I am self joining on a table and get the following result:

| id | s1 | s2 | s3 | s4 | s5 | s6 | s7 | s8 |
|  1 |  1 |  2 |  3 |  4 |  5 |  6 |  7 |  8 |
|  2 |  1 |  2 |  3 |  4 |  5 |  6 |  7 |  7 |
|  3 | 10 | 11 | 12 | 11 | 13 | 11 |  8 |  1 |
|  4 |  4 |  2 |  3 |  1 | 10 | 11 | 17 | 13 |
|  5 |  1 |  1 |  1 |  1 |  1 |  1 |  1 |  1 |

How do I filter out the rows where numbers in s1 to s8 are not unique, such as rows 2, 3, and 5?

Basic filter would be

SELECT t1.id, t1.col as s1, t2.col as s2, t3.col as s3, t4.col as s4, t5.col as s5, t6.col as s6, t7.col as s7, t8.col as s8
FROM [...]
WHERE s1 NOT IN (s2, s3, s4, s5, s6, s7, s8),
AND s2 NOT IN (s3, s4, s5, s6, s7, s8),
AND s3 NOT IN (s4, s5, s6, s7, s8),
AND s4 NOT IN (s5, s6, s7, s8),
AND s5 NOT IN (s6, s7, s8),
AND s6 NOT IN (s7, s8),
AND s7 <> s8

where I check if every column is different from the others which for these 8 columns require 28 conditions (simplified using NOT IN), what is wayy too much.
Can I do that in an efficient way?

More details:

CREATE TABLE superobject__object (
    superobject_id integer NOT NULL,
    path smallint NOT NULL,
    set smallint NOT NULL,
    object_id integer NOT NULL,
    color_id integer NOT NULL,
    CONSTRAINT superobject_object__pk PRIMARY KEY (superobject_id,path,object_id,color_id)
ALTER TABLE superobject__object ADD CONSTRAINT superobject_object__superobject_id_fk FOREIGN KEY (superobject_id) REFERENCES superobject (id);

ALTER TABLE superobject__object ADD CONSTRAINT superobject_object__object_id_fk FOREIGN KEY (object_id) REFERENCES object (id);

ALTER TABLE superobject__object ADD CONSTRAINT superobject_object__color_id_fk FOREIGN KEY (color_id) REFERENCES color (id);

It's combinatorial data. It's quite complicated to make it simple.
Basically, a superobject is made of objects which 1/ can have dependencies 2/ can be grouped together as set of options.
Think of a car you can buy green, yellow or red (set of options). If you buy the red paint, you can choose bonus hubcaps for a price.
Now, if you search for cars with green paint and hubcaps, you can't find that superobject because hubcaps have a dependency which is the red paint.
I solved this problem with the aforementioned table.
The dependencies (hierarchy) being not deep at all, I can afford to cut the superobjects into "paths".
For my car example, I have:

superobject_1 path_1 object_green_paint
superobject_1 path_1 object_yellow_paint
superobject_1 path_1 object_common_object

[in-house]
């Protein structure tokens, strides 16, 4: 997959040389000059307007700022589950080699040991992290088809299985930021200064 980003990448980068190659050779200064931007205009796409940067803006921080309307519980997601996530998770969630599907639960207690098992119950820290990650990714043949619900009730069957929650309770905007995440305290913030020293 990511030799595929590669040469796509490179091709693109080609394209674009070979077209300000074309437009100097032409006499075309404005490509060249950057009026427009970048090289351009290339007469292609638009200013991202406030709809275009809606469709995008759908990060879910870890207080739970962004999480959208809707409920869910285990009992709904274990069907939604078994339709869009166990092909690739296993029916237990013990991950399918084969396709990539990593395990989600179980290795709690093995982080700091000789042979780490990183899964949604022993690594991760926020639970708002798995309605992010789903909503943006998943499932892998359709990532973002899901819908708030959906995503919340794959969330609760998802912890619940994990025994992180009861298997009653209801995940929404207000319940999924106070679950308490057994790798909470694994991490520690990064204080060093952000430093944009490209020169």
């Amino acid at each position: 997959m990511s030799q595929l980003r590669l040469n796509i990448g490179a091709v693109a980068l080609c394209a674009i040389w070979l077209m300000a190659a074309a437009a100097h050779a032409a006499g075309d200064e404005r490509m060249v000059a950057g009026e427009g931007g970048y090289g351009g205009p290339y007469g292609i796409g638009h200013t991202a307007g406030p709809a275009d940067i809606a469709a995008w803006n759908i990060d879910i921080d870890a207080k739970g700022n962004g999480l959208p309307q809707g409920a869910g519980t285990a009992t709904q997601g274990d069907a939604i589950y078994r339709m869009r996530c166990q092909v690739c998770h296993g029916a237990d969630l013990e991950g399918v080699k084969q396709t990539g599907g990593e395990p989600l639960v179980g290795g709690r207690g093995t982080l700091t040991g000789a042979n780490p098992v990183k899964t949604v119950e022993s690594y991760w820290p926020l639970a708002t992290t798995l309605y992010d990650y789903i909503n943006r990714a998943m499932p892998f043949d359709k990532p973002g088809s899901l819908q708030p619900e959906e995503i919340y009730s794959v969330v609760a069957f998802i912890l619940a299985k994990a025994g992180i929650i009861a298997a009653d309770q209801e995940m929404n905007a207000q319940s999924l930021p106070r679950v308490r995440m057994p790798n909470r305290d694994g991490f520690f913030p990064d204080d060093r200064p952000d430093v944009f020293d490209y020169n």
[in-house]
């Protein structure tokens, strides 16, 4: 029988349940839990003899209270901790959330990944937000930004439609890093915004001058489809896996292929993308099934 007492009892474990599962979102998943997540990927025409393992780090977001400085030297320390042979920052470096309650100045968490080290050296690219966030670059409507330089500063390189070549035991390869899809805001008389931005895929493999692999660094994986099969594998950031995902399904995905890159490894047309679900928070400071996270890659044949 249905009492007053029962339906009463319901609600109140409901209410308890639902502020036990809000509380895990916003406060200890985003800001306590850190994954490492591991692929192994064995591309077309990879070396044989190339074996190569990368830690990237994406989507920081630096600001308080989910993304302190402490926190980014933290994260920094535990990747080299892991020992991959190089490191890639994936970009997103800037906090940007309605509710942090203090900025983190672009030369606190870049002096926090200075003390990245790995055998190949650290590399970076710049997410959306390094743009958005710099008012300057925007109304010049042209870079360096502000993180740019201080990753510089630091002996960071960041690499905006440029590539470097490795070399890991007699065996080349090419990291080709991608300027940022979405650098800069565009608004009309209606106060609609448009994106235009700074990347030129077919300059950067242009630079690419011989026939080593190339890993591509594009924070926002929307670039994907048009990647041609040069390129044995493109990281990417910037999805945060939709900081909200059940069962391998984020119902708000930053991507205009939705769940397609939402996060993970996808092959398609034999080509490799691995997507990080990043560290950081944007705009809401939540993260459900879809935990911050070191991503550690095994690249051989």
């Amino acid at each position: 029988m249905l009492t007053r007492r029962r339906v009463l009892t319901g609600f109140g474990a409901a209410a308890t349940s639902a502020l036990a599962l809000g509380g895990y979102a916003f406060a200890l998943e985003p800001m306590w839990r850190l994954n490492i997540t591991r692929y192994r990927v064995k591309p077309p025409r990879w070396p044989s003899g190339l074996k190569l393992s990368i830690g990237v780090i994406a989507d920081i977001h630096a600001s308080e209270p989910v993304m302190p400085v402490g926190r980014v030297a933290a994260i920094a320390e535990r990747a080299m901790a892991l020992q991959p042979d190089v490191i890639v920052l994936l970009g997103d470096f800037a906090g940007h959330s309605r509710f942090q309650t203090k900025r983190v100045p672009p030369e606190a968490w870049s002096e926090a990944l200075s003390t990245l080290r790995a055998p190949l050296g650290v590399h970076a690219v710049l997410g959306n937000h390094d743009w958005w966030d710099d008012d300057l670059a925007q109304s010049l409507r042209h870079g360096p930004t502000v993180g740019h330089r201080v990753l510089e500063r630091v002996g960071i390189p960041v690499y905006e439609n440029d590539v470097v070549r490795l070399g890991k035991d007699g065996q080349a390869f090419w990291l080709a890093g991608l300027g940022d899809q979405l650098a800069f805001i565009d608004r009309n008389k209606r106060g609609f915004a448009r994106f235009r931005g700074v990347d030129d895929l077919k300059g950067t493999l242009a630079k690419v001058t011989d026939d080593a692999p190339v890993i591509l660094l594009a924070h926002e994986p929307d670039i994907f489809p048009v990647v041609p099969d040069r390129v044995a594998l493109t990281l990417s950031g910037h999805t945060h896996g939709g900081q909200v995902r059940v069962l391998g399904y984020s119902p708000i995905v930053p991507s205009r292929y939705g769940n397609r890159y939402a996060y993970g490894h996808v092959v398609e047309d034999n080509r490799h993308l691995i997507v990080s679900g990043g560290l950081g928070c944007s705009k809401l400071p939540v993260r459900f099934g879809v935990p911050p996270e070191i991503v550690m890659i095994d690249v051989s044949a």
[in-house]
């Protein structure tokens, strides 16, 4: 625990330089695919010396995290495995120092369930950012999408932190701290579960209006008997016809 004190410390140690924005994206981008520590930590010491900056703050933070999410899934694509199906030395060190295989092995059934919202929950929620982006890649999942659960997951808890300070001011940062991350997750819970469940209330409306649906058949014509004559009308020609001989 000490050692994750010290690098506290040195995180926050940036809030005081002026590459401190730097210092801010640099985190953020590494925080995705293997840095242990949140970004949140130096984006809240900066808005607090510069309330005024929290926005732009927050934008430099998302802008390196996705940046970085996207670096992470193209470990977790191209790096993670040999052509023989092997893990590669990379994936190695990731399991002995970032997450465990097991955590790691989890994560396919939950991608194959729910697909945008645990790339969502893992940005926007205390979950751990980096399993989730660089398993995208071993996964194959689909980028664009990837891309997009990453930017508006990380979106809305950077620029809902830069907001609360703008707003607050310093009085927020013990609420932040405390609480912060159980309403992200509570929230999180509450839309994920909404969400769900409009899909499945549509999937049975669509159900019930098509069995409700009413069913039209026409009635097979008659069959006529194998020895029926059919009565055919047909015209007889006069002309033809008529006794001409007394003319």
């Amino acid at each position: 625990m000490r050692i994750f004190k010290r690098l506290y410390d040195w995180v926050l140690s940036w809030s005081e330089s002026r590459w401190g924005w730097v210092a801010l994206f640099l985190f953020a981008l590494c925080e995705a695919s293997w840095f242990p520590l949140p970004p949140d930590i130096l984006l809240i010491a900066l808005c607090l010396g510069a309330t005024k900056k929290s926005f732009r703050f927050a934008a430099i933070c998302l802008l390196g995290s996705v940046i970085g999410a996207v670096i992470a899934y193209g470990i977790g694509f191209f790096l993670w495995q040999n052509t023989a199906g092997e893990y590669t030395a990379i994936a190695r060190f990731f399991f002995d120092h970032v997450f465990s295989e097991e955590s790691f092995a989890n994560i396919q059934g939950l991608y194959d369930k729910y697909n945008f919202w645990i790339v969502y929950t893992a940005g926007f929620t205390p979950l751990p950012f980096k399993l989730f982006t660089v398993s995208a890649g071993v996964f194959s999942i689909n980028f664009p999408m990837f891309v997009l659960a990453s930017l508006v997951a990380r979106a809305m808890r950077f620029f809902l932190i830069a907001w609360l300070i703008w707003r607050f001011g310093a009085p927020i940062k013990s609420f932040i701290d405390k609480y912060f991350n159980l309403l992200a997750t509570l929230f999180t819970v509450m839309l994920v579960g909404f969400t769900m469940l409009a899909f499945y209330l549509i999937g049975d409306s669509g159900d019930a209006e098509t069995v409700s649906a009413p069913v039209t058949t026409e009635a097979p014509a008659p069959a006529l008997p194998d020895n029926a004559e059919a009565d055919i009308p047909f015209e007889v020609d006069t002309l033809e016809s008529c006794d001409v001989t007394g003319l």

superobject_1 path_2 object_red_paint
superobject_1 path_2 object_hubcaps
superobject_1 path_2 object_common_object

As for the set of options, I give every object of a path a different integer and group the options together with the same integer:

superobject_1 path_1 set_1 object_green_paint
superobject_1 path_1 set_1 object_yellow_paint
superobject_1 path_1 set_2 object_common_object
superobject_1 path_2 set_1 object_red_paint
superobject_1 path_2 set_2 object_hubcaps
superobject_1 path_2 set_3 object_common_object

Why am I doing that instead of giving every combination its own path? Because the combinations grow exponentially for every set of options added.

Then, I search with:

SELECT s1.superobject_id as id, s1.set, s2.set, s3.set, s4.set, s5.set, s6.set, s7.set, s8.set FROM superobject__object s1
JOIN superobject__object s2 ON (s1.superobject_id, s1.path) = (s2.superobject_id, s2.path)
JOIN superobject__object s3 ON (s1.superobject_id, s1.path) = (s3.superobject_id, s3.path)
JOIN superobject__object s8 ON (s1.superobject_id, s1.path) = (s8.superobject_id, s8.path)
WHERE s1.object_id IN (SELECT id FROM object WHERE <filter_1>)
AND s2.object_id IN (SELECT id FROM object WHERE <filter_2>)
AND s3.object_id IN (SELECT id FROM object WHERE <filter_3>)
AND s8.object_id IN (SELECT id FROM object WHERE <filter_8>)

which gives me something like the first table. I then proceed to filter out the rows where you have objects from the same set (of options) as you can't find cars with green AND yellow paint at the same time as one option exclude the others.

1 Answer 1


If your columns are all integer (int4 !), NOT NULL, and you are free to install the additional module intarray (or already have it), there is a very simple solution:

WHERE uniq(sort(ARRAY[s1, s2, s3, s4, s5, s6, s7, s8]))
         = sort(ARRAY[s1, s2, s3, s4, s5, s6, s7, s8])

Chances are, though, there is a more efficient (albeit more verbose) query to achieve the same. Your original approach being a hot contender. You would have to share details for that.

It's typically more efficient to filter rows early. My simple predicate filters after joining all relations, producing a (much) bigger transient set, which is typically more expensive.

  • Thanks for your answer . I added a "more details" section.
    – Some_user
    18 hours ago
  • I also don't know if it's simplifying but with intarray, you can also do "WHERE # uniq(sort(ARRAY[s1, s2, s3, s4, s5, s6, s7, s8])) = 8" as I know in advance how big the array should be without dupes.
    – Some_user
    11 hours ago
  • @Some_user Yes, sure. While you know the number of columns, that's a bit shorter & cheaper 7 hours ago

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